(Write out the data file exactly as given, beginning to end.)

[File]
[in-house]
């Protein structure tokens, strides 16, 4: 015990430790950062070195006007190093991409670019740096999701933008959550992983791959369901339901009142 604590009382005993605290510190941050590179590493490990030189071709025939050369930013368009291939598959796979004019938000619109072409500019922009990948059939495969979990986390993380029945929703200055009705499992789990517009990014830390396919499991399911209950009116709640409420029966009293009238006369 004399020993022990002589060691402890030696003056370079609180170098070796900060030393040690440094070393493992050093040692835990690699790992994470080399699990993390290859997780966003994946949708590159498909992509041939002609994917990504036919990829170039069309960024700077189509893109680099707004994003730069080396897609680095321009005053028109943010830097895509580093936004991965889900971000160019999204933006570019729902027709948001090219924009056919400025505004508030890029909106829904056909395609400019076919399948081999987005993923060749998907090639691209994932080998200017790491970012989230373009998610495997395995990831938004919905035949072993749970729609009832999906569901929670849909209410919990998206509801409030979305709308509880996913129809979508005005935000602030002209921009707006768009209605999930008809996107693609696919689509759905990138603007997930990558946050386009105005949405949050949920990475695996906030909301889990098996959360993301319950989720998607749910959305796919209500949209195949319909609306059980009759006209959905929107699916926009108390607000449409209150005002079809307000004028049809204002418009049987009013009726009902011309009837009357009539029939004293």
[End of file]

[in-house]
């Protein structure tokens, strides 16, 4: 015990430790950062070195006007190093991409670019740096999701933008959550992983791959369901339901009142 604590009382005993605290510190941050590179590493490990030189071709025939050369930013368009291939598959796979004019938000619109072409500019922009990948059939495969979990986390993380029945929703200055009705499992789990517009990014830390396919499991399911209950009116709640409420029966009293009238006369 004399020993022990002589060691402890030696003056370079609180170098070796900060030393040690440094070393493992050093040692835990690699790992994470080399699990993390290859997780966003994946949708590159498909992509041939002609994917990504036919990829170039069309960024700077189509893109680099707004994003730069080396897609680095321009005053028109943010830097895509580093936004991965889900971000160019999204933006570019729902027709948001090219924009056919400025505004508030890029909106829904056909395609400019076919399948081999987005993923060749998907090639691209994932080998200017790491970012989230373009998610495997395995990831938004919905035949072993749970729609009832999906569901929670849909209410919990998206509801409030979305709308509880996913129809979508005005935000602030002209921009707006768009209605999930008809996107693609696919689509759905990138603007997930990558946050386009105005949405949050949920990475695996906030909301889990098996959360993301319950989720998607749910959305796919209500949209195949319909609306059980009759006209959905929107699916926009108390607000449409209150005002079809307000004028049809204002418009049987009013009726009902011309009837009357009539029939004293």